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Sometimes fanfiction gets a lot of flack from people, or attracts trolls. Or it’s just associated with Drarry smut.

I write fanfiction. It’s mostly Captain Swan/Once Upon a Time fanfic, because (a) I will go down with this ship, (b) you guys know I’m a sucker for a (modern) fairytale retelling, and © I also love a good pirate story.

When I was little (like, seven or eight) and I was waiting for Order of the Phoenix to be published, I used to write little Harry Potter stories about what I thought would happen in the next book. Now, you’d call that fanfiction.

Fifty Shades of Grey started out as Twilight fanfiction. Anna Todd’s After series (from Wattpad, now published) started out as One Direction fanfiction. The Mortal Instruments series started out as fanfiction (Harry Potter, if I remember correctly).

And look at them now! Published! Well-known authors, earning money! From writing that started out as fanfiction.

One of the main reasons I think fanfiction is so great is that the characters are already there for you to play with. 

This might be seen as a drawback – can’t you make your own characters up? You’re using someone else’s characters? You can’t be a very good writer.


Well, I think so, anyway. Fanfiction does use someone else’s characters, but when you’re still developing your writing style, still trying to practice and improve your writing, or just want to write but don’t have all the ideas for a whole book – you can start writing anyway. It offers a way to write even if you don’t have all the ideas, or if you’re maybe not confident enough.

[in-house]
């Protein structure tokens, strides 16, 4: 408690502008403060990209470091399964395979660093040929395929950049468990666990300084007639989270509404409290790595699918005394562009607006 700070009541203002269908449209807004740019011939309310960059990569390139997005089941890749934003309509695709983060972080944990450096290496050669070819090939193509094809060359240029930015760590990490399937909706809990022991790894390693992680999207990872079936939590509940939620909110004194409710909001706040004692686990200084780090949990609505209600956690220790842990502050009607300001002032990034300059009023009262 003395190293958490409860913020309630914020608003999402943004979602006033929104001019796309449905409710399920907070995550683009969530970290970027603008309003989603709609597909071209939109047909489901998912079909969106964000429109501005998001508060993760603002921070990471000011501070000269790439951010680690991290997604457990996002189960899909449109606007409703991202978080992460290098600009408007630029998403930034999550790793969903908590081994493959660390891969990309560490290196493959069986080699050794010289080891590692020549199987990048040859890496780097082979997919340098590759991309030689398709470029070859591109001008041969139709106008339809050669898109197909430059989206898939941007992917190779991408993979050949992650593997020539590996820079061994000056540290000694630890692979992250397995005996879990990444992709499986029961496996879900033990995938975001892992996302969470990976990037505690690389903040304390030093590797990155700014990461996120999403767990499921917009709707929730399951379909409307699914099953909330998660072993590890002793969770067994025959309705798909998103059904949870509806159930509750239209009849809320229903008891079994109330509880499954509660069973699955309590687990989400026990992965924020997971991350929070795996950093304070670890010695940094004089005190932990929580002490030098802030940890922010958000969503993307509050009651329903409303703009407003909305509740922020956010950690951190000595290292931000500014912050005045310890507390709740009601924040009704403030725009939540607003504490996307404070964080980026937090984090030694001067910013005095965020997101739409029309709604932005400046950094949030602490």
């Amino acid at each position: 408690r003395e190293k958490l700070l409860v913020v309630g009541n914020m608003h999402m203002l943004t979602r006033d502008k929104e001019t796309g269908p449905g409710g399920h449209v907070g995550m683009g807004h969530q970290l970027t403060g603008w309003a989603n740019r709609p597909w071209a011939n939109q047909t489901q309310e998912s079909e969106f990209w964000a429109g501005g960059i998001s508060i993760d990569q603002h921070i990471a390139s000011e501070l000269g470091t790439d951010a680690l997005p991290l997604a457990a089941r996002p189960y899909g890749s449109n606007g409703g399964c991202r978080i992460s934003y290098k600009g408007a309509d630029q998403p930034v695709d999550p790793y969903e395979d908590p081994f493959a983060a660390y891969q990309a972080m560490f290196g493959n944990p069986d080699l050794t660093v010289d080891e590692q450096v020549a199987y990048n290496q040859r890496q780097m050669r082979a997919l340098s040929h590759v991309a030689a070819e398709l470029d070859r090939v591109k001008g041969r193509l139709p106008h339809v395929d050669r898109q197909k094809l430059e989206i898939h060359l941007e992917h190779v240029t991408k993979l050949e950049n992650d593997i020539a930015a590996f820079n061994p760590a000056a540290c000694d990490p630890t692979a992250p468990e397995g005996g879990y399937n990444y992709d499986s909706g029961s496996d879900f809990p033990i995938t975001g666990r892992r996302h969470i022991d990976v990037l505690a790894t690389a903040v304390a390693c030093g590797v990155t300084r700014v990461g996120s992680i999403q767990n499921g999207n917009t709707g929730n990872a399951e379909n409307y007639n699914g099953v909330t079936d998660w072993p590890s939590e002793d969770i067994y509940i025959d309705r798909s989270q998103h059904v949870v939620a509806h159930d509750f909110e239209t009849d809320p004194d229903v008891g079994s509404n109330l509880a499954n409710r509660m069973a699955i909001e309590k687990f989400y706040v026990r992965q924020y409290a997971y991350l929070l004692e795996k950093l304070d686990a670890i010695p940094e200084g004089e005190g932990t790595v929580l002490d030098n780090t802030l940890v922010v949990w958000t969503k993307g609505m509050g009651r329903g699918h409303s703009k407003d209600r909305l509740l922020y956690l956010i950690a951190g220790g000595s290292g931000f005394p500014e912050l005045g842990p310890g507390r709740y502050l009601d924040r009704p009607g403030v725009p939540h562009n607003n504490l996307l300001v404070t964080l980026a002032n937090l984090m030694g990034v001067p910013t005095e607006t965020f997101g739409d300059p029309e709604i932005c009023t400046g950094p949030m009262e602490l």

You might like this post about how to write when your confidence is rock-bottom.

The same goes for the setting: maybe you write an OC (original character) but use Hogwarts as a setting. It lets you write fantasy without creating a whole new world.

You might like this guest Writing Wednesdays post by Alice Oseman about how she comes up with story ideas.

One of my favourite things about fanfiction is the sheer variety of genres. An angsty one-shot? An 1800s AU (alternate universe)? Dystopian? THEY’RE ALL THERE.

And as I’ve mentioned it: ONE SHOTS.

If you’re facing writers’ block, I recommend stepping back from your project, maybe even trying something different. (Seriously struggling with writers’ block? Check out this post for help.)

And while we don’t all like to get stuck into a new work when we haven’t finished the one in progress, a one-shot is the perfect solution. Whether you make it a single, 500-word piece, or a five-chapter short story, it’s easy to pick up and put back down.

Those of you who’ve been following Writing Wednesdays for a while know that I say practice makes perfect when it comes to writing. 

Which is possibly the main reason I think it’s totally okay to write fanfiction: because if you’re struggling to come up with a whole novel’s worth of ideas, that doesn’t have to stop you.

If you want to be a writer, the most important thing to do to achieve that is to write. And why should fanfiction not count?

Sure, some of it is called amateur and it might not be polished like a published novel – but fanfic writers are incredibly overlooked. They’re often posting works of over 100,000 words, and receiving very little recognition for their hard work.

And hell, if someone says they don’t like reading fanfiction: either they’re lying, or they’re seriously missing out.

Want to start from the beginning? Read the first Writing Wednesday post here.

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